The researchers found statistically significant improvements in delay discounting were evident not only during the treatment phase of increased exertion but also that improvements were maintained a month afterward for the group.

“Our study is the first, to our knowledge, that shows maintained changes in delay discounting at follow-up,” Sofis said. “In our study, 13 of 16 participants kept their improved self-control.”

Sofis said the research helps strengthen emerging evidence that delay discounting can be altered. Due to links between discounting and many clinical issues, Sofis suggested that researchers and clinicians alike should attend to discounting as a treatment target.

“This is becoming important as a clinical treatment target,” he said. “If you could measure one outcome and potentially see a change, you should be able to see myriad other changes at once.”

For people showing problems with impulsivity or self-control, Sofis said the takeaway message is simple: Exercise could help.

“I had people of all different ages, BMIs, incomes and mental-health levels, and these studies suggested that nearly every single person at least improved their delayed discounting to some degree,” he said. “If anyone just exercises, it’s likely you will show some improvements. More evidence is needed to draw definitive conclusions, but it’s very encouraging to see people improving. Just show up and give it a go — it seems like people do improve. The encouraging part is we had individuals that were walking the whole time, people in their 50s or 60s, and people in their 20s who were very fit and running, it didn’t seem to matter. Nearly everyone did improve.”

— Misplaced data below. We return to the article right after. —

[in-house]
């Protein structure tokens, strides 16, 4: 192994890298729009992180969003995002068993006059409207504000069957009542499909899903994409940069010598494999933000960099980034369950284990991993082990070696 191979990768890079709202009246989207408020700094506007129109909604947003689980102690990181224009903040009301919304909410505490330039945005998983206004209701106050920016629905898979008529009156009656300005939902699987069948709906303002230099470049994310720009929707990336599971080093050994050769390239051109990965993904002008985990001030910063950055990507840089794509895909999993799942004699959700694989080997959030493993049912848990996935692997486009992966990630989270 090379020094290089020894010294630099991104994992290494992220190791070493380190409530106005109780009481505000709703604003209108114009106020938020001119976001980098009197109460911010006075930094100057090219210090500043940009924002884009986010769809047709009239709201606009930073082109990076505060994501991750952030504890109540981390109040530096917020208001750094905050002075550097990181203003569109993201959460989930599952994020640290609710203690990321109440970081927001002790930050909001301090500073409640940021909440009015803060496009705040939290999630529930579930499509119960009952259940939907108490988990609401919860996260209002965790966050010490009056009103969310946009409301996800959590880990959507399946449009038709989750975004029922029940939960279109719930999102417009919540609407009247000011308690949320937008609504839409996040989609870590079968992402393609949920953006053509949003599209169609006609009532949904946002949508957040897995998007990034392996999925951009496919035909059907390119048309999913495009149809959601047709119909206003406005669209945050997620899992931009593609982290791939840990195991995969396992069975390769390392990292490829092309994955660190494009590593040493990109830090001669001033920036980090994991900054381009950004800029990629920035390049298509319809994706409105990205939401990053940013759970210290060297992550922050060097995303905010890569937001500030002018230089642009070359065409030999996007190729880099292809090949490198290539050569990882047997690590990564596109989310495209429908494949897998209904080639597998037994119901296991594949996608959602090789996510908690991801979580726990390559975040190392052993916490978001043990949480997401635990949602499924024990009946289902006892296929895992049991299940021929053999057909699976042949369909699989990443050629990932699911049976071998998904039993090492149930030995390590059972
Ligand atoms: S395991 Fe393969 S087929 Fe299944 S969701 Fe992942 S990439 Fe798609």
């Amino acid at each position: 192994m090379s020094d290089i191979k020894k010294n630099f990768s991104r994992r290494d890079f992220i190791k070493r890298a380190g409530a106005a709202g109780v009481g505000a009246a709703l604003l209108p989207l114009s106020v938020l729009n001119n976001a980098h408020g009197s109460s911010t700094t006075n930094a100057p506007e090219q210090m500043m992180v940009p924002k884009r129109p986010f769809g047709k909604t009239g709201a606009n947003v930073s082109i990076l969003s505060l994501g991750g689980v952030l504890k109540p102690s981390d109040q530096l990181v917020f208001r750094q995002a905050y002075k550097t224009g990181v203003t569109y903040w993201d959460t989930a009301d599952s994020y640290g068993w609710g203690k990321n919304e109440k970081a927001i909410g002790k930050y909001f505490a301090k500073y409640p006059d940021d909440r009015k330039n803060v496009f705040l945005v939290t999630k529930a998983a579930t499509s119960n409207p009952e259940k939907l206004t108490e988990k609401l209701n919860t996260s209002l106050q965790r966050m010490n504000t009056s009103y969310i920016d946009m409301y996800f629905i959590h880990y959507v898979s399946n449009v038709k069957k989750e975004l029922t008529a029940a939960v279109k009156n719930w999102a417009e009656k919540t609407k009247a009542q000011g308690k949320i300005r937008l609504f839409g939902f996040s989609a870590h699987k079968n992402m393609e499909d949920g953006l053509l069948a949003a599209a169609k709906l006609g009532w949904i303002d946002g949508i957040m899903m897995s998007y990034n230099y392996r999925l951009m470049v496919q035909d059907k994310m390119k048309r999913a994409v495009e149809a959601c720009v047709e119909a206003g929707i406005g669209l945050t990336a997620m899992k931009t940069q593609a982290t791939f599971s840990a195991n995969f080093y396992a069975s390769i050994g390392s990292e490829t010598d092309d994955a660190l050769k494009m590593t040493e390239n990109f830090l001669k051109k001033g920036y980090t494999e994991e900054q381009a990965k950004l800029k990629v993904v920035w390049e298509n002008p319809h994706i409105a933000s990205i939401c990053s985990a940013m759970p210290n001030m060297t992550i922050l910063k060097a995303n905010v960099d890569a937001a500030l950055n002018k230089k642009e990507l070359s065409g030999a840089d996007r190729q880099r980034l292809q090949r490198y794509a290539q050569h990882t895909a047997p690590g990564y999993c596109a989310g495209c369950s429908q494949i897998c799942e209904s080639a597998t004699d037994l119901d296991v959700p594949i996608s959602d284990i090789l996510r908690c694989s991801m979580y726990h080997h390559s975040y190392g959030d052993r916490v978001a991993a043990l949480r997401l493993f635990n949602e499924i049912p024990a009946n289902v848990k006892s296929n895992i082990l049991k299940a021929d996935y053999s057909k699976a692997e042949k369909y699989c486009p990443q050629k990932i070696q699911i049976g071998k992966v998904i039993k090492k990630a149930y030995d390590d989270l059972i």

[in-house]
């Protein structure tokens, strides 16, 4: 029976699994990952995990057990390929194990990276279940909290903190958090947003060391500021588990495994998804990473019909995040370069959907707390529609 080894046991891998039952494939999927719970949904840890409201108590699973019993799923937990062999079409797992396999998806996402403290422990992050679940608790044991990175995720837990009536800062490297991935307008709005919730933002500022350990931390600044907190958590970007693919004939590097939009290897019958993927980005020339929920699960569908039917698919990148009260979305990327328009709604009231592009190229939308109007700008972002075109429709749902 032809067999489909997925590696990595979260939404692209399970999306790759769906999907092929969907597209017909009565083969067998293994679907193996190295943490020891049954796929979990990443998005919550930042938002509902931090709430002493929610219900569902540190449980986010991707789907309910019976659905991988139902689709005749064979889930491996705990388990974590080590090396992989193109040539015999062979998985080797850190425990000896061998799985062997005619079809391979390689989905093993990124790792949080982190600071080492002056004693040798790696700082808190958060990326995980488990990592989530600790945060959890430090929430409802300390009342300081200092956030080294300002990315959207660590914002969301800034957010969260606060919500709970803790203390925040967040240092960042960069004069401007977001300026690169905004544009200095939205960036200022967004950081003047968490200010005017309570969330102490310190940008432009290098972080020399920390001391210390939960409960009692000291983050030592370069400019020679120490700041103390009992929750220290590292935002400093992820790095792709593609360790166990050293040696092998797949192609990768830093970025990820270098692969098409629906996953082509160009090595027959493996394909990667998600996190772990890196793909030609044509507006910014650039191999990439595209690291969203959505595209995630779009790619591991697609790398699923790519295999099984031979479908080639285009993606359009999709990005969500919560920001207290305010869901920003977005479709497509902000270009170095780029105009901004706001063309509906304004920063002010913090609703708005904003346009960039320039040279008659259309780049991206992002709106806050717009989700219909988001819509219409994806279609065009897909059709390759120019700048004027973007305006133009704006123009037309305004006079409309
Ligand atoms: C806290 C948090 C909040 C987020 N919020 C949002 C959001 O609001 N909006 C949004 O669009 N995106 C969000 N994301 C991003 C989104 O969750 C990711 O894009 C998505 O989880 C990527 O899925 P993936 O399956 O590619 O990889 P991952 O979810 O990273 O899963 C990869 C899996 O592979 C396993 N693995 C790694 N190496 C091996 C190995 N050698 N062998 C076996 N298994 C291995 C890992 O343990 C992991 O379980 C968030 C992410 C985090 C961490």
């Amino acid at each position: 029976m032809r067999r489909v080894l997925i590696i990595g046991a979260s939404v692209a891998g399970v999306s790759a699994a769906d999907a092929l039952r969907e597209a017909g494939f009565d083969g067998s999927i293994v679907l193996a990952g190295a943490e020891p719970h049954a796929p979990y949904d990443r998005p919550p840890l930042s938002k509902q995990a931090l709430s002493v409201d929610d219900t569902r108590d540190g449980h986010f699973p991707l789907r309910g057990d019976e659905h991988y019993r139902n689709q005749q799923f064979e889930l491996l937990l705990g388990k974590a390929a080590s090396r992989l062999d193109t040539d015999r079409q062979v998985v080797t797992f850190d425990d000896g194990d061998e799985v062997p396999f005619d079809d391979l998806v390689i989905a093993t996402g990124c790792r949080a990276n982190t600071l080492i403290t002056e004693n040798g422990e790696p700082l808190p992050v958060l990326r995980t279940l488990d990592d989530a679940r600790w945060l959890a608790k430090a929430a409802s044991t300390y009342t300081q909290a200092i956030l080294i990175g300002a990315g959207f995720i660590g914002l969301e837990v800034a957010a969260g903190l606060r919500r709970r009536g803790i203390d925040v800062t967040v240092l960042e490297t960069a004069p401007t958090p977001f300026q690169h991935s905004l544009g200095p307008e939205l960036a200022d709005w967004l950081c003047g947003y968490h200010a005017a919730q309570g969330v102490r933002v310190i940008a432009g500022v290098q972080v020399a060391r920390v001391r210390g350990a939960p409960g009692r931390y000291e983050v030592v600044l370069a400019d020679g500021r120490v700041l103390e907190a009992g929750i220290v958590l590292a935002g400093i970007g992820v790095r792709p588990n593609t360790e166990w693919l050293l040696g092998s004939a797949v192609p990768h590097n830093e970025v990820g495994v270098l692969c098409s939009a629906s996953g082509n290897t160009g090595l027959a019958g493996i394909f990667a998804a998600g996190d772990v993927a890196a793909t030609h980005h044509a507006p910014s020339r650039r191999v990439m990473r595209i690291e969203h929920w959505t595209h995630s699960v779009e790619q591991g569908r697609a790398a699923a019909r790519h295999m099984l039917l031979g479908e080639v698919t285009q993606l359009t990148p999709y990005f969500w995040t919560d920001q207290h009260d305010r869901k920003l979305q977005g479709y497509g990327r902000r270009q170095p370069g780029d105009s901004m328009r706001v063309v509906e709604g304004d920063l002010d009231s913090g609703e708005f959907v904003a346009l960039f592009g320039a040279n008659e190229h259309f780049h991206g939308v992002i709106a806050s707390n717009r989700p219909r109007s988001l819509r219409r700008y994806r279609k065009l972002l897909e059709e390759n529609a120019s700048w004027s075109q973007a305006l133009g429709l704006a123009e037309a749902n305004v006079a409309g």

Currently, Sofis is developing a smartphone application, dubbed “Your620,” allowing people to record exercise and delay-discounting changes, and hopes to hear from people interested in the app. He plans to earn his doctoral degree in May from KU, then look for postdoctoral research opportunities where he can perform further research on delay discounting.

Mother’s Psychiatric Diagnosis No Threat To Baby’s Health

Depression, panic disorder, and generalized anxiety disorder represent no threat to the health of pregnant women or their babies, although there may be slight risks associated with medications used to treat those conditions, according to new Yale study appearing Sept. 13 in the journal JAMA Psychiatry.

“I think a major take-home message is that women are not harming their babies if they have one of these psychiatric conditions,” said lead author Kimberly Yonkers, professor of psychiatry, epidemiology, and obstetrics, gynecology, and reproductive sciences, as well as director of the Center for Wellbeing of Women and Mothers.